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With growing fundraising needs across society, the need to approach trusts and foundations for support is increasing. Grants fundraising takes persistence, determination, imagination and creativity! Here are my top five tips to writing successful grant proposals:


grant writing


1. Do your homework

These days most Grants research is conducted online and you can’t always be sure that the information is correct. Check several sources for the most up to date contact information. There are a number of online databases available e.g. Guidestar.org, where you match your criteria against a list of funders. Whilst these databases don’t hold information for every trust or foundation, they offer a great place to start. The databases are usually paid subscription services and the costs are not always appropriate for smaller charities with limited funds. If this is the case, contact your local Community Foundation who will be happy to run a search for you.

All too often charities miss out on funds because the grant writer failed to read the funder guidelines carefully – so make sure you read and re-read guidelines to ascertain eligibility.

2. Pick up the phone

Take the plunge and pick up the phone! A huge part of grants fundraising is about nurturing relationships with your funders and this begins with making contact. A friendly conversation to establish whether or not your project is of interest begins the relationship and starts the application process off on the right foot. And, if you find out you’re not eligible then the phone call has saved you time! Be wary because some funders do not welcome phone calls and may prefer correspondence by post instead.

3. It’s all in the cover letter!

The cover letter is probably the most important part of the proposal as it’s the first bit of paper the funder will glance at when they open your envelope. The letter should introduce your charity, summarize your background, the project, how much funding you are requesting and provide compelling reasons for support. No more than one page.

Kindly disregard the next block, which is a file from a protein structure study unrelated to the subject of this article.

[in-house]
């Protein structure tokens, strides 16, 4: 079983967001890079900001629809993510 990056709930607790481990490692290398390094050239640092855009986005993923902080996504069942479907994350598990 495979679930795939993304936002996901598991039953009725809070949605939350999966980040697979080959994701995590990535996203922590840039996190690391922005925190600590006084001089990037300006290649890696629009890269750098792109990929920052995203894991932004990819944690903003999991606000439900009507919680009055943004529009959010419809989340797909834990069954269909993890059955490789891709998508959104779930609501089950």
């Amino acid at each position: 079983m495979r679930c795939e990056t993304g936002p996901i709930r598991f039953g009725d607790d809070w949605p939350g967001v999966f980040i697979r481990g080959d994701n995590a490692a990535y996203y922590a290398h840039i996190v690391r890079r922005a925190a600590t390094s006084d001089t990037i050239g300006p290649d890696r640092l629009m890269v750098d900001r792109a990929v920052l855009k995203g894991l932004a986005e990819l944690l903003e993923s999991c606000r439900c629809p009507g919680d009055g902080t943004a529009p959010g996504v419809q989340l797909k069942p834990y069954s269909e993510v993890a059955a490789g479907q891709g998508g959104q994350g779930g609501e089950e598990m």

4. Word crafting

Grants proposal documents come in all shapes and sizes, but following the ‘less is more’ principle means that you shouldn’t use more than 3 to 4 pages of printed text. Add a cover sheet which includes the project title and perhaps a photo or two illustrating your work. Make it look thoroughly professional!

The document should reiterate the charity background, beneficiaries of your work, monitoring and evaluation tools, research, details about how your charity is funded, specific project details (including a budget) and show your contingency plans. Use sub-headings and format the page appropriately. Include feedback quotes from recent projects as these will add credibility to your proposal.

Craft your words carefully. Much of your ability as a grants writer is about word crafting – painting a picture without waffle!

Above all, keep your proposal SMART – Specific, Measurable, Achievable, Realistic, and Time-based.

5. Check, check, and check again

Once you’ve finished writing, print the document and read it through several times checking grammar, spelling and content. It’s always helpful to ask another person to review the document as a fresh pair of eyes will often spot gremlins!

Whilst these tips are by no means exhaustive, they will help start you on the road to grants fundraising success. Happy writing!

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